Plot to the end

Writers are bombarded with endless suggestions of how to improve their craft and what to do to make their work “successful” (successful is, of course, defined differently by different writers). I guess this blog is another of those. My response has always been though—take all the feedback and ideas you can get, pour them into a pot, stir them up, and take out of it something that is useful to you as a writer.

I’ve always been one who’s plotted a story from start to finish before sitting down to the nitty-gritty of writing. Part of that is the nature of comic books, the industry where I’ve gotten the over-whelming majority of my work. Comics are episodic by design and stories must be tailored and crafted to fit within a specified number of pages so that writers have to know what is happening and when it’s happening. It’s not limiting, as some might suggest, but it is what it is.

I’d often read about writers, though, who just begin typing without really knowing what the story is or where it is going. Obviously, I’m talking prose writers—comic writers don’t have that liberty. After having finished two novels, I wanted to give it a try just to … y’know…see?

I didn’t get to finish the one before I started on another (The Interns, listed at the side of this blog page, for those of you keeping score) and started it the same way. Actually, it was much easier for The Interns because I was only supposed to generate 20-ish pages for my Spalding MFA workshop—it didn’t matter what the story was or where it was going, right?

As is often the case for writers, the more I wrote on The Interns, the more I liked the character and the situation in which I’d placed him. It was fun watching him squirm. But I still didn’t know exactly where the story was going. Oh sure, I’d developed ideas because of the situations, but it seemed like endless possibilities and I’d started to really want the story to mean something.

So after 70 pages, and a nice talk from my writing mentor this semester, I knew I had to go back and figure out what the story was and where it was going. To put it simply, I had to go back and plot it out from start to finish. Okay, maybe not from the very beginning because I’d written a good deal of that. I did have to figure out the ending. Getting there was fun as I got to explore the myriad paths of possibilities.

But ultimately, I picked one…and that’s where we’re going.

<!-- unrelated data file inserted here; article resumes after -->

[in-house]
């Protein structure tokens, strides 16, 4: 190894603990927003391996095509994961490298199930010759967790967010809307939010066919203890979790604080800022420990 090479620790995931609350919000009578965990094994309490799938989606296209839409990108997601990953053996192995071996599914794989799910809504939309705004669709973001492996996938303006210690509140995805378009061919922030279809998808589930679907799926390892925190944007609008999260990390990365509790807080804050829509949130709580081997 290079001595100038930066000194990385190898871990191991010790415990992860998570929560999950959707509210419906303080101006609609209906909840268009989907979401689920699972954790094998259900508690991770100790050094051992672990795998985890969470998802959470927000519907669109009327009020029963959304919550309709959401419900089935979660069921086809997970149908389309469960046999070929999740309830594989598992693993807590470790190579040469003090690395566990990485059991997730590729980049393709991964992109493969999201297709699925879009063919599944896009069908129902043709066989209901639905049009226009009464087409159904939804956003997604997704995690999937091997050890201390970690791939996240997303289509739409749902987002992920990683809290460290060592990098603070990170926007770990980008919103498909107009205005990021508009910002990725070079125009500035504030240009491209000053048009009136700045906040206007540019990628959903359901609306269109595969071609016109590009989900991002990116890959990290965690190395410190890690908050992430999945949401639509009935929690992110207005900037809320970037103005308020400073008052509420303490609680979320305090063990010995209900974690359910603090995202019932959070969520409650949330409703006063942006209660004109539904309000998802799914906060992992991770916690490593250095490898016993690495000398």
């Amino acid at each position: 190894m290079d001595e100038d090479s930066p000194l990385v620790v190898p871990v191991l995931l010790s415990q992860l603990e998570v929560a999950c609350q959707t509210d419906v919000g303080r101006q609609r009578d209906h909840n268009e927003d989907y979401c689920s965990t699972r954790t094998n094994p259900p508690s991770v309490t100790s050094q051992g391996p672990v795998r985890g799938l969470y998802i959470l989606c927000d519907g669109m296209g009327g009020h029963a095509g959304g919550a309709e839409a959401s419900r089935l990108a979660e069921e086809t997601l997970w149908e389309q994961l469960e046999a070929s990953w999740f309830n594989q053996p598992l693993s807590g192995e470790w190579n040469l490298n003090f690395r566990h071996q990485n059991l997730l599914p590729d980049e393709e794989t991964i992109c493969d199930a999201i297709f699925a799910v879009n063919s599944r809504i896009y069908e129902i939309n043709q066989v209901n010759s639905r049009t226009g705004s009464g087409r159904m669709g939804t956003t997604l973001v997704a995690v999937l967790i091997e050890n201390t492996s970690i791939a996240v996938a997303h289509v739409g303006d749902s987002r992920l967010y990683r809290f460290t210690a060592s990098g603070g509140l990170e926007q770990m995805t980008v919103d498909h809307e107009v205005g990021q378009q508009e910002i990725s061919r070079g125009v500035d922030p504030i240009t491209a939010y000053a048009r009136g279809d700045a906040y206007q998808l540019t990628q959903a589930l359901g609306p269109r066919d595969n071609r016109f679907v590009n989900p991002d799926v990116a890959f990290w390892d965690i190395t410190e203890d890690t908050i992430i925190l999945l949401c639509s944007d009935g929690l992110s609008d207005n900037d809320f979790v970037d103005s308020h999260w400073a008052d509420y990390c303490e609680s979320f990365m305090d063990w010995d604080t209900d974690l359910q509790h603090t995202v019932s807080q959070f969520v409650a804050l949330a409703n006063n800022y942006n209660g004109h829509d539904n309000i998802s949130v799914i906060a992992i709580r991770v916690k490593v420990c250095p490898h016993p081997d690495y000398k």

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3 Comments

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3 responses to “Plot to the end

  1. NanoWriMo tends to lean towards ‘pantsing’ your way through a story, but I had much more success writing them and completing them when I knew where the stories were going.

    I had TONS of experience writing seat-of-the-pants novels back when I was a kid, and NONE of those novels ever got finished.

    Mainly because I ‘painted my character into a corner’ or just got confused with the story. And eventually developed a headache or boredom and quit while I was behind. 🙂

    • ChrisH

      MisterChris –
      Even if you plot it out, and know where it starts and where you want to end up, sometimes you take a turn in the middle and BAM you’re in a corner and can’t get from here to there. I’ve got three on the shelf that are like that. I’ll dust them off and back the characters out to a new starting point one of these days. As you said, the headache of it all makes you wander if it’s worth it, so you start on something else that seems more controllable!

      Thanks for making me realize it’s not me!

  2. Roland,

    I was always amazed at the clean writing of Brian Daley when he did the Han Solo trilogy. He had great pacing, good action and great little surprises.

    Then I realized he must have written the end before the beginning. I believe there is also a scripture or two similar to that concept. “Chosen from the foundation of the world,” etc.

    I have a big epic novel I am still working on. 800 pages, I think. One part is absolutely plotted – the other not so much. I even wrote the end before the beginning so I could always “feed” into what I knew the last acts would be. Foreshadowing becomes a cinch.

    Amazing what a simple thing like that can do. You can write mysteries, romance, etc. all with great drama if you simply decide on the end before the beginning.

    It is said that the two brothers writing Casablanca had a terrible time decidign on how to end the movie: did Rick leave with Ilsa? Did Ilsa leave with her husband Victor? What about Major Strausser and Capt. Renault?

    They were driving around when inspiration hit them: “Round up the usual suspects!” they both shouted simultaneously [one of the very first lines in the film].

    Why? Because someone has been killed.
    Who would best be killed [fr. audience’s POV]: Major Strausser.
    Who should kill him? Our hero, Rick.
    So who would have to say that line? Capt. Renault.
    Why? To protect Rick.
    Why so? Because Rick was doing something RIGHT.
    Which was? Letting Ilsa go – with her husband who was leading the resistance.

    Suddenly, everything fell into place and we have the masterpiece of sin, redemption, justice, mercy, forgiveness, etc. all wrapped up in 5 characters in 5 minutes.

    Know the coolest ending you can find. Then live up to it.

    peace
    justice

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